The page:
Catch a falling planet...

NEW discoveries in astronomy are sometimes linked to serendipity. It was by chance that astronomer Alexander Wolszczan and his team at the Pennsylvania State University found evidence for what appeared to be the first planetary system outside our solar system. Another 3 years of data on the finding has confirmed the existence of two planets revolving a star trillions of km away.

In 1990, Wolszczan and his colleagues were searching for millisecond pulsars -- dense stars that regularly emit pulses of both visible light and gamma radiation 1,000 times a second. Using the 305-metre Arecibo radio telescope in Puerto Rico, they found instead a pulsar that was irregular in its signals. The researchers analysed the variations in signals from the pulsar, which is referred to as PSR1257 + 12, over a 486 day period, which revealed that the celestial body seemed to 'wobble' from its position as fixed by the radio telescope, every 66.6 and 98.2 days.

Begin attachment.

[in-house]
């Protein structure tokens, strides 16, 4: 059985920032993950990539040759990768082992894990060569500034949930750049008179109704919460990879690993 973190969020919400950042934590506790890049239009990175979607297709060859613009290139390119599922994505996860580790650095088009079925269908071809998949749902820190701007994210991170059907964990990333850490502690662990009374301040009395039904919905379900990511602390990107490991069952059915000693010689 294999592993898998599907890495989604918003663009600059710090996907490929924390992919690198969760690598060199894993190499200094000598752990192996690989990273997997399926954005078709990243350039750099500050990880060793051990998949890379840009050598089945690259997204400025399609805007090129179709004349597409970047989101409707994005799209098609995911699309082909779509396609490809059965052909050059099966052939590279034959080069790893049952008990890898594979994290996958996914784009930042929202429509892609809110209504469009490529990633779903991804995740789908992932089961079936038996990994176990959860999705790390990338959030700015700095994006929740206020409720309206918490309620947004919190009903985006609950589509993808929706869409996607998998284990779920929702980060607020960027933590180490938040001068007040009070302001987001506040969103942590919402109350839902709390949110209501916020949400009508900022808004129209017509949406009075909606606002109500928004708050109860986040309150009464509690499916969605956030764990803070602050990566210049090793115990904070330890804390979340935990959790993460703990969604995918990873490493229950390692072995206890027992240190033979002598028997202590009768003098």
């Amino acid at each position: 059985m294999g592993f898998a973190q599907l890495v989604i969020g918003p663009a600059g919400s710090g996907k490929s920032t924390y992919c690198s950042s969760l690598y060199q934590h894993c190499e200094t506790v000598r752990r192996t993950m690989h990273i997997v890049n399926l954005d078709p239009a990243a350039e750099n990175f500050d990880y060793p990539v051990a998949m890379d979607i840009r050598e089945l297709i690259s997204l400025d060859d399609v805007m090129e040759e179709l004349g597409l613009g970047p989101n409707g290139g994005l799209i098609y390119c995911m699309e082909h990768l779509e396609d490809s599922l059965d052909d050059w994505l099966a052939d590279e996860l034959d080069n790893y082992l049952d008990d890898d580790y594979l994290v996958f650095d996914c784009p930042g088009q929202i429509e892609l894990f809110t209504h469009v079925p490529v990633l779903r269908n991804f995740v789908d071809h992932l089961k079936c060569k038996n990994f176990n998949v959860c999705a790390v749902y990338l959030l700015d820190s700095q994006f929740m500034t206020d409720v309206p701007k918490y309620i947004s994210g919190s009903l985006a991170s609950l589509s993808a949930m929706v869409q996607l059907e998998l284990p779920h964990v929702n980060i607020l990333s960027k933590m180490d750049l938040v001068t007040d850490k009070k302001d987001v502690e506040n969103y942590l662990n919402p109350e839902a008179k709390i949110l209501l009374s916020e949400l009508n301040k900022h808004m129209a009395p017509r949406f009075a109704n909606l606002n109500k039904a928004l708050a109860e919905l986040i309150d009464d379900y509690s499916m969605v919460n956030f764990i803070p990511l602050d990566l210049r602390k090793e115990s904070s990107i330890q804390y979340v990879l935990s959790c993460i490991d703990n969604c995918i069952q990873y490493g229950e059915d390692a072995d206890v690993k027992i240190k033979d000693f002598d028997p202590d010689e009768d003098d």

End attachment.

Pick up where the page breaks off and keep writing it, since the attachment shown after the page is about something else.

On the basis of 3 years of fresh data on PSR1257 + 12, the scientists contend that the irregularities are caused when the pulsar is pulled to and fro by the gravitational pull of 2 planets orbiting it.

The planetary system discovered is located in the constellation Virgo, over 11,260 trillion km away. The 2 planets move in circular orbits, taking 98.2 and 66.6 days to revolve around the pulsar. The unnamed planets are 2.8 and 3.4 times respectively the mass of the Earth and orbit the pulsar at distances of 0.36 and 0.46 AU (one AU, or astronomical unit, is the distance between Earth and the Sun -- about 149 million km). Interestingly, the scientists have also discovered that these planets are 'second generation' planets, much younger than the pulsar they orbit.

The research team rules out the possibility of life on the 2 planets. The heavy dose of radiation released by the pulsar, explains Wolszczan, will make these planets inhospitable.

Nirupama Raghvan, the director of the Nehru planetarium in Delhi, says that the discovery poses a challenge to theoretical astrophysicists to explain the formation of the second generation planets. Govind Swaroop, among India's foremost radio astronomers and director of the Giant Metrewave Radio Telescope, based in Pune, says that till now most attempts to search for extrasolar planetary systems were made using optical telescopes. But this discovery, he says, provides to astronomers searching for other planetary systems a new method of using radio telescopes.